Are celebrities experts? No but they are famous and that is good enough.
Americans dote on celebrities, it’s just a fact of life. There is no rational reason Americans should care about the Kardashian family or buy products that the family pushes. But that is the way it is. Aaron Rodgers, by virtue of being the quarterback of the National Football League’s Green Bay Packers franchise, is a celebrity. He can throw a football, run a game and is an expert in his job. But that doesn’t mean he is qualified to give medical advice or even advise you as to which company you should consider in buying insurance. Aaron Rodgers will be returning to his job after a bout with COVID-19 and if his agent has any advice for him, it should be shut your mouth, throw a football because you really look pathetically stupid in trying to explain why you didn’t take a COVID-19 vaccine and you kind of lied when you said you were immunized from the virus.
One of the tenets of the dote on celebrity culture is how many endorsements you have. Rodgers gave the standard when a celebrity gets into trouble apology which never sounds very sincere. “To anybody who felt misled by those comments, I take full responsibility for those comments.” That takes him off the hook. But what about those marketing partners, are they standing tall behind him? For the most part, yes. Rodgers is a pitchman for an insurance company, an insurance company that offers life insurance and wants a client to take a physical from qualified doctors who believe in legitimate medicine. He is a spokesman for an automotive company. A sports shoe and apparel company also pays Rodgers to be the face of the company along with a golf company. A healthcare partner got rid of him, the rest are standing by Rodgers. He is a celebrity and Americans dote on celebrities.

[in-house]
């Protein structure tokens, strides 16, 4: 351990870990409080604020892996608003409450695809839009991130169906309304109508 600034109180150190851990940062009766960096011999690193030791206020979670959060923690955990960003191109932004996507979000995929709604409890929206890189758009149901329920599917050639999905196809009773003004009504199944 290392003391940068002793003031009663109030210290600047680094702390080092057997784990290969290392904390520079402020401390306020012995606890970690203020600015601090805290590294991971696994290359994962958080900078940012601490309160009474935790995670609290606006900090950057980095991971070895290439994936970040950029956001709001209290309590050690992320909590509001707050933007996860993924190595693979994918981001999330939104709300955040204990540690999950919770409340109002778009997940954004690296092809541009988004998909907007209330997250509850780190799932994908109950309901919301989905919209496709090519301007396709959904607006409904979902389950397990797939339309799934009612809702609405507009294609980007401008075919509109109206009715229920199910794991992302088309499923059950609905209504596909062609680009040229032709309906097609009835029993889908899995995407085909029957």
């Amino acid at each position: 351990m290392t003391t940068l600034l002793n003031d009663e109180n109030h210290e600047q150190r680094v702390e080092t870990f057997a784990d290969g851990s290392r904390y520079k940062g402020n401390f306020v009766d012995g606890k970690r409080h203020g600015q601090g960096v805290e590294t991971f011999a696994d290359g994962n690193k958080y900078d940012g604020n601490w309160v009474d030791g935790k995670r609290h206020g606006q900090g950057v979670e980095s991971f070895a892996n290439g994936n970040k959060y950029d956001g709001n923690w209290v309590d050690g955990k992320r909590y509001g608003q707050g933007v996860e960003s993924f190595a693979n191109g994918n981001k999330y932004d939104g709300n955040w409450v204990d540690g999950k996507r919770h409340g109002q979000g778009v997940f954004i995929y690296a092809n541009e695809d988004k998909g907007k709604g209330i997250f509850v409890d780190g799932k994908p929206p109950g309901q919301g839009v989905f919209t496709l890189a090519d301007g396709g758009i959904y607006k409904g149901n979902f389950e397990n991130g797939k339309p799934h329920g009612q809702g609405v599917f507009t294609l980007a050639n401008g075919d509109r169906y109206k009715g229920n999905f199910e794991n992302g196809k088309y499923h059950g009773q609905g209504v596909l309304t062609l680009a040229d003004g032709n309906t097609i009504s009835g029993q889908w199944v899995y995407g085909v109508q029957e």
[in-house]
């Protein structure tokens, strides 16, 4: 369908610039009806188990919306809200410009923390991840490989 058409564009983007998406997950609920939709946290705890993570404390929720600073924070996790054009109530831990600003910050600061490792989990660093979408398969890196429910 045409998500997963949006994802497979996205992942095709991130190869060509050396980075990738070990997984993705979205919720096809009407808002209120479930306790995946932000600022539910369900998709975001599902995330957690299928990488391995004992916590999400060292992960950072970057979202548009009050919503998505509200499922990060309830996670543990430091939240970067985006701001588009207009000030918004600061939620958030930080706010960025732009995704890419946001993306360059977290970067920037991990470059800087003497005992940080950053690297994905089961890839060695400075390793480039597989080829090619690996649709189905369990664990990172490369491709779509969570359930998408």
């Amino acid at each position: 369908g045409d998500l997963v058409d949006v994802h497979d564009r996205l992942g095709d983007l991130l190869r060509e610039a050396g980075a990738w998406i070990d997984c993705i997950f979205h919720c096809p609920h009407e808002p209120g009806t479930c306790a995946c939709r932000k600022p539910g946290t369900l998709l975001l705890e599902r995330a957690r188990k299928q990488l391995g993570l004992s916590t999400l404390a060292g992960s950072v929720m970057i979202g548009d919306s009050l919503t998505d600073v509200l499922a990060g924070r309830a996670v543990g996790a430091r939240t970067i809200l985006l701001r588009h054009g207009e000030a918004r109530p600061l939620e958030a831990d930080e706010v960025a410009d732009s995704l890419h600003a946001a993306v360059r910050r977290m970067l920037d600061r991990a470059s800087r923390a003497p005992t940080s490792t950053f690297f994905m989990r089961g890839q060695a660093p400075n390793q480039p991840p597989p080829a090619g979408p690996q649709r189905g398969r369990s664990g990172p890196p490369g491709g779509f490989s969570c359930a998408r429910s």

Evan Weiner’s books are available at iTunes – https://books.apple.com/us/author/evan-weiner/id595575191